Change Is Achieved Through Reflection

April 13, 2018

“Mom just buy me the game, it's only $30”, I had always been able to get what I wanted and I would not let that change in GameStop today. My mom, very annoyed, bought me the game of course. I had about 40 other games back at my house, but I was still not satisfied. My days consisted of waking up late, playing video games with my friends, and going to sleep. Deep down inside I knew it was not healthy, but it was fun and that was all that mattered.
The day before spring break my mother had opened my door with a face full of excitement and a hand full of tickets. I personally was scared because I knew that anything my mother was excited for I was going to dread. I thought it was common knowledge that kids born in the 2000s had different interests than those born in the 1900s, but apparently, she didn’t get that memo. The thing she had been so excited for was our surprise vacation over spring break, to none other than Puerto Rico. Like expected, I absolutely hated the idea, for it meant that my plans of playing video games constantly over spring break were not achievable. It was as if my PS4 had called my name and I was blind to everything else. But the tickets had been purchased and there was nothing else I could do, I would have to let my spring break come to a waste so I could go to a country I didn’t even want to go to. Due to the short notice, I rushed to pack my bag with whatever clothes I could find. In the back my head I was thinking about all the games I was missing out on, but it was too late now, there was nothing I could do.
The following morning, we caught our flight and headed for our hotel. To my surprise, it had no wifi and contained barely any English-speaking people. My parents were ecstatic and I was apathetic. As we traveled throughout the country, I began to take notice of the people around me. I struggled to grasp the idea that they lived without iPhones or Playstations, no video games, no entertainment. The streets we passed consisted of people in worn down clothes, with rips in their pants and dirt on their skin. They walked almost zombie-like with no expression of excitement or happiness. It was clear that their situation was worse than mine.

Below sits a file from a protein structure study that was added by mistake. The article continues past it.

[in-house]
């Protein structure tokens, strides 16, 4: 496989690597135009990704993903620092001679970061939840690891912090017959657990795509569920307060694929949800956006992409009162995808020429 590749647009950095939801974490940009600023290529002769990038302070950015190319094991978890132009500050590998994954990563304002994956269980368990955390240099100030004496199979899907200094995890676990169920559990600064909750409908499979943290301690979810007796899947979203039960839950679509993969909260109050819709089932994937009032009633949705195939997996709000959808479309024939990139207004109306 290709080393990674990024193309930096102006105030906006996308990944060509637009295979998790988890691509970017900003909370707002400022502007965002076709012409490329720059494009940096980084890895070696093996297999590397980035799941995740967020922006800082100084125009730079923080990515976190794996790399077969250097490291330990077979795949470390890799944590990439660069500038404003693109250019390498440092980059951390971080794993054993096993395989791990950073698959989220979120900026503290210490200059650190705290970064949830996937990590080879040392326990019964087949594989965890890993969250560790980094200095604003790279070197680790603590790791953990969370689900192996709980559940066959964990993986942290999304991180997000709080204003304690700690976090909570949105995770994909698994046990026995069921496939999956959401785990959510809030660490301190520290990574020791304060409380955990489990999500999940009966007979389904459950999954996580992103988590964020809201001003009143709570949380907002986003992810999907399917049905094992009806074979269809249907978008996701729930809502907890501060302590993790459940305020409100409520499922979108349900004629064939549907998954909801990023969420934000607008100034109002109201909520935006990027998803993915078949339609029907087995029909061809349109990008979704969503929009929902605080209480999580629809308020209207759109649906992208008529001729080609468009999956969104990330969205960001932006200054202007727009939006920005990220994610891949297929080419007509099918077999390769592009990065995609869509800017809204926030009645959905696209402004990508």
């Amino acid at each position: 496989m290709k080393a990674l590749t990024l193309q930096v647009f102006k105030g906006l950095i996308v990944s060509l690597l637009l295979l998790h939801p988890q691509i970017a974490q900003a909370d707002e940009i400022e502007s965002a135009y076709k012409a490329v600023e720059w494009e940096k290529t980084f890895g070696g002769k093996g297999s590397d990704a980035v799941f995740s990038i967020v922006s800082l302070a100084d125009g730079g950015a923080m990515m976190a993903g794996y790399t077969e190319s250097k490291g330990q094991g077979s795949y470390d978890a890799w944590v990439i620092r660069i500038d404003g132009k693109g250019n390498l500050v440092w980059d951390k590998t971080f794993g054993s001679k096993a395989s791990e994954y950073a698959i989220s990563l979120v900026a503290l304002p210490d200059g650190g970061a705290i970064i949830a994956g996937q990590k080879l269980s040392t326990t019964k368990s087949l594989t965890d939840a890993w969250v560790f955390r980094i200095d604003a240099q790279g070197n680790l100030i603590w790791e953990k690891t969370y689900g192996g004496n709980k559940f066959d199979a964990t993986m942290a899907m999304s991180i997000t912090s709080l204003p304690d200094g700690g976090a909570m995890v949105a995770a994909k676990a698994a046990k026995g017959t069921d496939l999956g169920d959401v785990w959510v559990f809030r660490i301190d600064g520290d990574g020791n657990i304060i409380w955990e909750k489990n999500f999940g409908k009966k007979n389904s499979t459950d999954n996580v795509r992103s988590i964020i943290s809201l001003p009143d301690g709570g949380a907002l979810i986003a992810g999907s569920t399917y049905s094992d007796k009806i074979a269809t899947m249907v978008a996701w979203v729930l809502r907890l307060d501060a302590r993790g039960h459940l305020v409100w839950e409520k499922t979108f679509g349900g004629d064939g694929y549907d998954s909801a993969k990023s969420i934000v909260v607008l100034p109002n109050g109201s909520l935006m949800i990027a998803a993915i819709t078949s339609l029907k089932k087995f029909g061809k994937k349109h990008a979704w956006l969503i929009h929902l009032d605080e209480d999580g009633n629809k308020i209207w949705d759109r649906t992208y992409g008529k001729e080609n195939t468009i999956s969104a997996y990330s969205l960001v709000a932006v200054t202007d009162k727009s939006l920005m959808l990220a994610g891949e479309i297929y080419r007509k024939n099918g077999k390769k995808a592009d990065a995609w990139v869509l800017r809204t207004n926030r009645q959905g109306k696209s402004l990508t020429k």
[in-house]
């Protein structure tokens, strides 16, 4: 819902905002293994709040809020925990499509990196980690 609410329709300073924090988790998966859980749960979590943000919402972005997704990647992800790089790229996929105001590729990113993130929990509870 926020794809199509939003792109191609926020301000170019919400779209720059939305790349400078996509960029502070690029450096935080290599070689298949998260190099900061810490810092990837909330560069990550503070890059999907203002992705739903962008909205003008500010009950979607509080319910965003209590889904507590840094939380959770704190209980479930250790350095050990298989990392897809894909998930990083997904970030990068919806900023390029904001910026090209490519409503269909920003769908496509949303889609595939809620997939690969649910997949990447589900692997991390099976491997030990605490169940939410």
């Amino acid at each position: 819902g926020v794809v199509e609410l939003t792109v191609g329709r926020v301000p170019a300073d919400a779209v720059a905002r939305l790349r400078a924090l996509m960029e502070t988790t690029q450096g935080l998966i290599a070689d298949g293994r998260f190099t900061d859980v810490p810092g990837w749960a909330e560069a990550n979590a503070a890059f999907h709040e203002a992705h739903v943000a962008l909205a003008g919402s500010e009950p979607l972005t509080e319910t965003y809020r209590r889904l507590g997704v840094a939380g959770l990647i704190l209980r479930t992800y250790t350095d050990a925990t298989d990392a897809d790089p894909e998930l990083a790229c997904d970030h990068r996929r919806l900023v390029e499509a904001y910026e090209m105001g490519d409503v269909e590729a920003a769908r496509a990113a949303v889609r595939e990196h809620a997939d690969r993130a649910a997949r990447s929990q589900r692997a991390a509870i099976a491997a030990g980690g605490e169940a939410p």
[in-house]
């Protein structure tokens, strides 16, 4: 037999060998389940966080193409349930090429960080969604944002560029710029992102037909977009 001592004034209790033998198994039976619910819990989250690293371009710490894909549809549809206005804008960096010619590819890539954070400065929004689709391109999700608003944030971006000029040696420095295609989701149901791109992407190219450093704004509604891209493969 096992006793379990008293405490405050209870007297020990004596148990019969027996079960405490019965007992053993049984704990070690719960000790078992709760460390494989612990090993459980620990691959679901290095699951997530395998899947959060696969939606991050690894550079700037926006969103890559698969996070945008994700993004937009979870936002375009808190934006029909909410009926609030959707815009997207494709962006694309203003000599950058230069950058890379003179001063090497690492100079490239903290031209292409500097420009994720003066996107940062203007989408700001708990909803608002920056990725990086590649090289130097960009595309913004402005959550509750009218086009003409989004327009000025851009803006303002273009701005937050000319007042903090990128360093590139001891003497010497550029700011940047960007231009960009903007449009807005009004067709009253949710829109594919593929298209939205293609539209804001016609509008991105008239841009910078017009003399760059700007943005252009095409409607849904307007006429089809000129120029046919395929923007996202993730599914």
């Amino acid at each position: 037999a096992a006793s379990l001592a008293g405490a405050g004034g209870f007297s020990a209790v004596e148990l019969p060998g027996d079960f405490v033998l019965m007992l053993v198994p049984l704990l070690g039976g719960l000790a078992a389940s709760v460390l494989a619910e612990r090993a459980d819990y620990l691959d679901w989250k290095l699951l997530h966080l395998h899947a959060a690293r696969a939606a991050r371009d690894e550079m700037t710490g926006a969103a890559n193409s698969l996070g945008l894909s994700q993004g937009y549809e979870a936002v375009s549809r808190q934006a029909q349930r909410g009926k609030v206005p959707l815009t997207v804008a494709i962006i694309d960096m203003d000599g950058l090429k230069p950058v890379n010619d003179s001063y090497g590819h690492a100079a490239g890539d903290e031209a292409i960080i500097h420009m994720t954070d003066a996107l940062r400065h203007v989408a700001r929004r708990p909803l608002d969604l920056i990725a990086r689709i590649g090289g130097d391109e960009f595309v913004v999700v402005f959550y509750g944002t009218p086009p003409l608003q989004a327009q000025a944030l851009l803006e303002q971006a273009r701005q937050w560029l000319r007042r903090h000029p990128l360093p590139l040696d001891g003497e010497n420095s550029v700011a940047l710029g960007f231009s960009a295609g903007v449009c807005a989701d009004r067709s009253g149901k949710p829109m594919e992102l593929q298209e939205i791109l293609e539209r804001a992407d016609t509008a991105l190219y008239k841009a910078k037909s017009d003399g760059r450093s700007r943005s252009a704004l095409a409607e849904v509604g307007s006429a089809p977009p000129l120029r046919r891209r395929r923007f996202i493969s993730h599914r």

As my vacation went by, I began to realize something about myself that I have been oblivious to my whole life. This was ungratefulness. The people around me were poor, had nothing and had bigger things to worry about than getting the newest video game. Yet all my life I begged to get new video games and was never satisfied. The trip I had once dreaded soon began to be the door to a new beginning, a new way of life. As my family and I traveled to the many tourist sites they had planned to visit, I started to reflect more and more on my life. I came to the conclusion that I could not fix the past, but I can improve the future. Silently, I made a promise to myself that from that point on I would be grateful for everything I had and not nag my parents to buy me things that would collect dust within a week.
Soon enough our vacation came to an end. There was no doubt that I returned to America a changed person, with a new perspective on life. The moment I stepped into my house I presented my family with a list of things I wished to donate. The list consisted of things I deemed unnecessary or things that I could live without, the intention was to give them to people who needed them, like those I saw on my vacation. This surprised my parents, but beneath their bewilderment, I could see the joy shining through, for their son had finally learned a lesson they had been tried to teach for years.






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